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San Francisco’s Paid Sick Leave Ordinance To Take Effect On February 5, 2007

On February 5, 2007, San Francisco’s sweeping Paid Sick Leave Ordinance (“PSL”) will take effect. The PSL Ordinance (Chapter 12W) was approved by 60% of San Francisco voters in the November election. San Francisco employers who do not comply with the PSL Ordinance will face stiff penalties and possible civil lawsuits with attorneys’ fees recoverable.

All employers in San Francisco will be required to provide paid sick leave to all full-time, part-time and even temporary employees who work in San Francisco. Under the PSL Ordinance, employees accrue one hour of paid sick leave for every 30 hours worked (about 9 days per year for a full-time, non-exempt employee). Those employed as of February 5, 2007 will begin accruing paid sick leave as of that date. Those employed after February 5, 2007 will begin accruing paid sick leave 90 days into their employment. Employers may cap maximum accruals at 40 hours if they employ fewer than 10 employees and at 72 hours if they employ 10 or more employees. Unlike vacation benefits, paid sick leave does not need to be paid out when employees leave their employers.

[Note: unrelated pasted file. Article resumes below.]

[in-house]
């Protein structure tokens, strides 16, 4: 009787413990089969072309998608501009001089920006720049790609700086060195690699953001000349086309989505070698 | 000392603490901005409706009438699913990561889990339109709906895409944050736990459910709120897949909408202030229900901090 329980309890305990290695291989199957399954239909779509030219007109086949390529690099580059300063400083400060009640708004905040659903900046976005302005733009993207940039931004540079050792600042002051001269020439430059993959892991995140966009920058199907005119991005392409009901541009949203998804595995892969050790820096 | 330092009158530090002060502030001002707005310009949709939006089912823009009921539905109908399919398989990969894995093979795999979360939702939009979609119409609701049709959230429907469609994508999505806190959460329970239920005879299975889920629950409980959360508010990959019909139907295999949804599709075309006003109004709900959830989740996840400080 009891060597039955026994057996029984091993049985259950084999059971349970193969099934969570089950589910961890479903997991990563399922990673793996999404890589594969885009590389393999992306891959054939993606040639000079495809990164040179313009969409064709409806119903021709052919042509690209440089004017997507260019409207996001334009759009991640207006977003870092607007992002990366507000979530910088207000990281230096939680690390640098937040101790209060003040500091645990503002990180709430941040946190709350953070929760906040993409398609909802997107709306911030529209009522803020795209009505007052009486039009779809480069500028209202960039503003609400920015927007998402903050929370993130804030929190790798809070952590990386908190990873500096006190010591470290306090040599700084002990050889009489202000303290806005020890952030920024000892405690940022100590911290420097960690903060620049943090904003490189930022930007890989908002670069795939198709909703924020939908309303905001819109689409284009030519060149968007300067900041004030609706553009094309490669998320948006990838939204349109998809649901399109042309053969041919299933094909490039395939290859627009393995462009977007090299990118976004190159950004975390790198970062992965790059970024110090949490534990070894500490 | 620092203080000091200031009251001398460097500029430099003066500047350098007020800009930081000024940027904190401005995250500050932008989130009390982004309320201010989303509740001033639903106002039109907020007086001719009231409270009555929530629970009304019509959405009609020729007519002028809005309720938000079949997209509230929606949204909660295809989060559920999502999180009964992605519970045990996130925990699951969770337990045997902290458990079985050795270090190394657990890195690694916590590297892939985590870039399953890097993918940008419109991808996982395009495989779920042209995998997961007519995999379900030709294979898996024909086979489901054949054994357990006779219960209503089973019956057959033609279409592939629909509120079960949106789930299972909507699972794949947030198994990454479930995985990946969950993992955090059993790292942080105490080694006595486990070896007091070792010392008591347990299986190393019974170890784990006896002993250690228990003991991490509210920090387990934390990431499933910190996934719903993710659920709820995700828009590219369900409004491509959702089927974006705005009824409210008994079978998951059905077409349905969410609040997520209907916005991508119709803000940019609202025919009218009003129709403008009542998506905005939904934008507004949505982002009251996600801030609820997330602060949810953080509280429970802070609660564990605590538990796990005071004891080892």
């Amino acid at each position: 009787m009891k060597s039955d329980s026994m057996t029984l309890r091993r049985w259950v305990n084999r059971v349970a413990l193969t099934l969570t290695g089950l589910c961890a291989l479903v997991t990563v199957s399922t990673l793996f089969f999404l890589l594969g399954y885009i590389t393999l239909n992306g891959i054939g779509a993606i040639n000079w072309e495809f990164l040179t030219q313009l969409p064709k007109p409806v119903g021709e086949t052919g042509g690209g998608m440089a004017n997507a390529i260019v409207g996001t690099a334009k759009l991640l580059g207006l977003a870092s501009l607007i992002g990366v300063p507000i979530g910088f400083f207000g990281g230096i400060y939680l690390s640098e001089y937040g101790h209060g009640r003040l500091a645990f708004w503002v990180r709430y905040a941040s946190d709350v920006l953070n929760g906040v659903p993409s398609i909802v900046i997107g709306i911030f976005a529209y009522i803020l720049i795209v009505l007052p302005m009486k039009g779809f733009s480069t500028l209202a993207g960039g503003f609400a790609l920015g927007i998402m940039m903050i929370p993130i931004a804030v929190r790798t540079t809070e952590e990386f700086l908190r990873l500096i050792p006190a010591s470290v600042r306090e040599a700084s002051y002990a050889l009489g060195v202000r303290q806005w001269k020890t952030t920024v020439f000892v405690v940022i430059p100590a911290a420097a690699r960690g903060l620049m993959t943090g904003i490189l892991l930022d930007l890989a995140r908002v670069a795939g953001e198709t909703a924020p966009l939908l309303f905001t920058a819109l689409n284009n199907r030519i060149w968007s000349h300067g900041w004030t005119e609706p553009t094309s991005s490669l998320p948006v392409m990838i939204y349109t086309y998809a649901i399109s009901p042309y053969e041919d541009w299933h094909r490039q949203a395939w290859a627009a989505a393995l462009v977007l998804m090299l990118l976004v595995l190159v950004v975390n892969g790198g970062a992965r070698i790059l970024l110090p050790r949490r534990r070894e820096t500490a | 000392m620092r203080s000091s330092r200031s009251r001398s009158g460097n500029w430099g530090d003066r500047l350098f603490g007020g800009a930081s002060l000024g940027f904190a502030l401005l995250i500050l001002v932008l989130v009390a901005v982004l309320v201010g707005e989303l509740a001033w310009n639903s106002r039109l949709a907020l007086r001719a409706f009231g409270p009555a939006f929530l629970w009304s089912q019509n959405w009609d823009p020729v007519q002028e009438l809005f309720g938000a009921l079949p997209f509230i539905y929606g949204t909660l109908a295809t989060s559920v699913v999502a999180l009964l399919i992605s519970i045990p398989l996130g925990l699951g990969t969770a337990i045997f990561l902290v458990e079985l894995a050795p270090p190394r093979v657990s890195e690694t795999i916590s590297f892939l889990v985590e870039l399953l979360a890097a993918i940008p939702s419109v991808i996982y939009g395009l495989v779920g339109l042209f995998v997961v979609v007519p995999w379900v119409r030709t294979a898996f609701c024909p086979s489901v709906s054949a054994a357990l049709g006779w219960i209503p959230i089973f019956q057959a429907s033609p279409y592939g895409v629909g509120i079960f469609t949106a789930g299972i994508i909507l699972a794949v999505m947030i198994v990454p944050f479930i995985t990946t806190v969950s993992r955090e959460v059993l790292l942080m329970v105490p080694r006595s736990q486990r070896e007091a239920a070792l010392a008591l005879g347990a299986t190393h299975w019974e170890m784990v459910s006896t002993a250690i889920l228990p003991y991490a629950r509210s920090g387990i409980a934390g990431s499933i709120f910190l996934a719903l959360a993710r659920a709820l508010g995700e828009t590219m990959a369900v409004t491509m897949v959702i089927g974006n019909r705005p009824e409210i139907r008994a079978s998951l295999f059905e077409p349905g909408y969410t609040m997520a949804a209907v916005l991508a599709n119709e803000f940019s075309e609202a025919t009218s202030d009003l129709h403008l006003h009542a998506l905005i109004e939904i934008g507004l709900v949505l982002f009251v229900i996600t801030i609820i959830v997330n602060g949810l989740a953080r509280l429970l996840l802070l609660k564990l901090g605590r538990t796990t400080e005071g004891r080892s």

Beginning February 5, 2007, employers must post the City’s official notice of the PSL Ordinance in a conspicuous location in English, Spanish, Chinese and any other languages spoken by at least 5% of an employer’s workforce in San Francisco. Under the PSL Ordinance, paid sick leave may be used to care for family members (“kin care”), which is more broadly defined than California’s Labor Code and includes relatives such as siblings and grandparents. In addition, employees who do not have a spouse or registered domestic partner may once a year designate a person for whom the employee may use paid sick leave. Further, unlike current California law, an employee may use the entire amount of their sick leave for kin care.

The PSL Ordinance also includes some other notable requirements. For example, employers are now required to keep records of hours worked and sick leave for a period of four years. Failure to keep these records creates a presumption of a violation of the PSL Ordinance. Also, retaliation for exercise of rights under the PSL Ordinance is prohibited. Violations of the ordinance ranges from administrative fines (for unlawfully withheld paid sick leave, three times the amount owed or $250, whichever is greater, or $50 per day per employee affected for all other violations) to civil action with attorneys’ fees available. Employers should carefully review their policies and procedures to ensure compliance.